A: The concept definitely drew me. When I first met Gail- the producer, who was the person I worked with the closest in the entire period-she showed me a sample tape they put together from their trip to Vietnam. It was like maybe fifteen minutes. I watched it and I was immediately compelled with the subject matter. I felt like it was a really important story to be told. I felt very connected to it and really wanted to help make this movie happen.
Q: Why did you feel a sense of connection with the subject matter?
A: A lot of reasons. I felt that it was important especially for an American audience to deal with the aftermath of the Vietnam War, which in terms of Heidi’s experience represents a lot of the fallout from the war. I really had and to this day continue to have a lot of sympathy and compassion for everybody involved in this particular story. I just have this really deep compassion for them and hope that somehow it could be meaningful and useful to other people.
Q: Of all the different venues the film was shown in, which one were you most excited about?
A: The film definitely went certainly beyond by wildest expectations in terms of its success at this point. The first festival we applied to was Sundance and it was for us the biggest festival in the United States. When we found out we got into Sundance it was, like, huge.
Q: What was your experience seeing the movie for the first time with an audience?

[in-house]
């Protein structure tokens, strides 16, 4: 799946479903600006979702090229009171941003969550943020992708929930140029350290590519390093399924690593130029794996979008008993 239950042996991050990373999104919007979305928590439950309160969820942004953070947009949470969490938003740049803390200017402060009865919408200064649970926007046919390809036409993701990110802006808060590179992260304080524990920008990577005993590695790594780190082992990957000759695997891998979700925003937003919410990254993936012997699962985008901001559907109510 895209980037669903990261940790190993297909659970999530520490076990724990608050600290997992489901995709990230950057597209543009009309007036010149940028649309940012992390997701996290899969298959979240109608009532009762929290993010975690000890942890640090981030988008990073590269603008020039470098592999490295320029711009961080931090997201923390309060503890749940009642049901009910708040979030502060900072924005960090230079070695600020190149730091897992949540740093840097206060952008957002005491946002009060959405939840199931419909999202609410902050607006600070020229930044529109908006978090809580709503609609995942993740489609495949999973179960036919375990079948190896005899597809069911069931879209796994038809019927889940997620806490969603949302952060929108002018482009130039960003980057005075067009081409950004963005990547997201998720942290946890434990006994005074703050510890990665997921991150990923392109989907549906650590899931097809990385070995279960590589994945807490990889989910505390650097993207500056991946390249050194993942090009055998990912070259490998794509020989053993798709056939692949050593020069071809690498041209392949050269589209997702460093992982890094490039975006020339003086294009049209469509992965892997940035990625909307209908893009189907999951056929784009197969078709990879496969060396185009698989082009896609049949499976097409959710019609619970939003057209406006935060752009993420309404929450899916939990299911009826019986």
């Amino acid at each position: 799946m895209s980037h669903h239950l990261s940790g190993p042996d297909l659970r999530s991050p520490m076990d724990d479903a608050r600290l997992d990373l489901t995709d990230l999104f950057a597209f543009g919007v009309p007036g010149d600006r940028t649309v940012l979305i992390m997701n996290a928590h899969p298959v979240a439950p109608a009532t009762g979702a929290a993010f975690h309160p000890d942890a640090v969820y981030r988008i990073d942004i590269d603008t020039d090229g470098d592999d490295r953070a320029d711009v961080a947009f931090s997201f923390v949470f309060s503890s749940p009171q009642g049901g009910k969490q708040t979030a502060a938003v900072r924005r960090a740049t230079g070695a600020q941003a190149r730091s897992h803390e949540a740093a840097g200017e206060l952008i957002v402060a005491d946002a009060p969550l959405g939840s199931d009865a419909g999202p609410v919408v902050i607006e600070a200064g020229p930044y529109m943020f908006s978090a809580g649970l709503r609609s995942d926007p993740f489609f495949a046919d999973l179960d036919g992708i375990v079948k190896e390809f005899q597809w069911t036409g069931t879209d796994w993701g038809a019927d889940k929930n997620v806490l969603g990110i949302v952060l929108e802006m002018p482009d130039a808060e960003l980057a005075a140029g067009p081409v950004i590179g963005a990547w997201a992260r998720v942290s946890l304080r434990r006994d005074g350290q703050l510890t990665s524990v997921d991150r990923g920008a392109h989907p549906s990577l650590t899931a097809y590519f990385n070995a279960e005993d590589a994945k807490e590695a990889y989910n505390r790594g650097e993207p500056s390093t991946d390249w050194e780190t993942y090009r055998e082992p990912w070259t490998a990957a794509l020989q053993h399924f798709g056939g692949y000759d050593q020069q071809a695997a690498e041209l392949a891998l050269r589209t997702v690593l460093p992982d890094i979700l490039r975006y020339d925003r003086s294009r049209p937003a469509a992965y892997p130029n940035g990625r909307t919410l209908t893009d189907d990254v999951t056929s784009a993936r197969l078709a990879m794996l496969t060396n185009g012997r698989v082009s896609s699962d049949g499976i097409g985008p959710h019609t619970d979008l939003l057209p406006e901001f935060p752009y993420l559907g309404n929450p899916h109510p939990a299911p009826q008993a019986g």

A: It was fabulous; I’ll definitely always remember that. It was at Sundance and I went to one of the early screenings. It was a10 o’clock at night. We weren’t sure if anyone was going to show up. But the place was packed, everyone stayed the whole time. It was exciting. It was great to hear people’s responses, to hear people laugh or gasp in horror or hear them respond in ways through the editing process you wonder if people are going to respond or not. It really brought the whole experience together for me. It was like OK, this is why we do this. This is where the audience comes in and makes it all very alive.
Q: In your research for the film, what would you say was the most shocking part of the Vietnam War?
A: I think the whole Operation Baby Lift itself. I think a fair number of Americans who were adults at that time knew about Operation Baby Lift. I even noticed that it was more of West Coast knowledge. A lot of people on the East Coast didn’t know about it as much. The planes landed in Seattle and San Francisco so people here knew about it more because it was right in their back yard. When you get down to the level of what happened with children it’s not so easy to say oh well, what ever, things like that happened. When it comes down to kids it’s hard to step away from it. Operation Baby Lift-the way it happened, why it happened, the ramifications of it and all of those levels leading up to it-is pretty fascinating.
Q: Tell me about Gail, the producer and Vicente, the director. What other films have they done?
A: They are mainly documentary filmmakers. They have made one film together prior to this one called “Cuba Va!” I think that was their first collaboration together prior to “Daughter form Danang.” Other then that they both have worked on a variety of films, almost all documentaries.
Q: Is filmmaking something you want to do in the future?
A: I think so. I have really enjoyed it. I have gotten a lot of satisfaction out of it. I don’t know if it’s the one thing I will do for the rest of my life but its something that I can certainly see myself continuing to work with.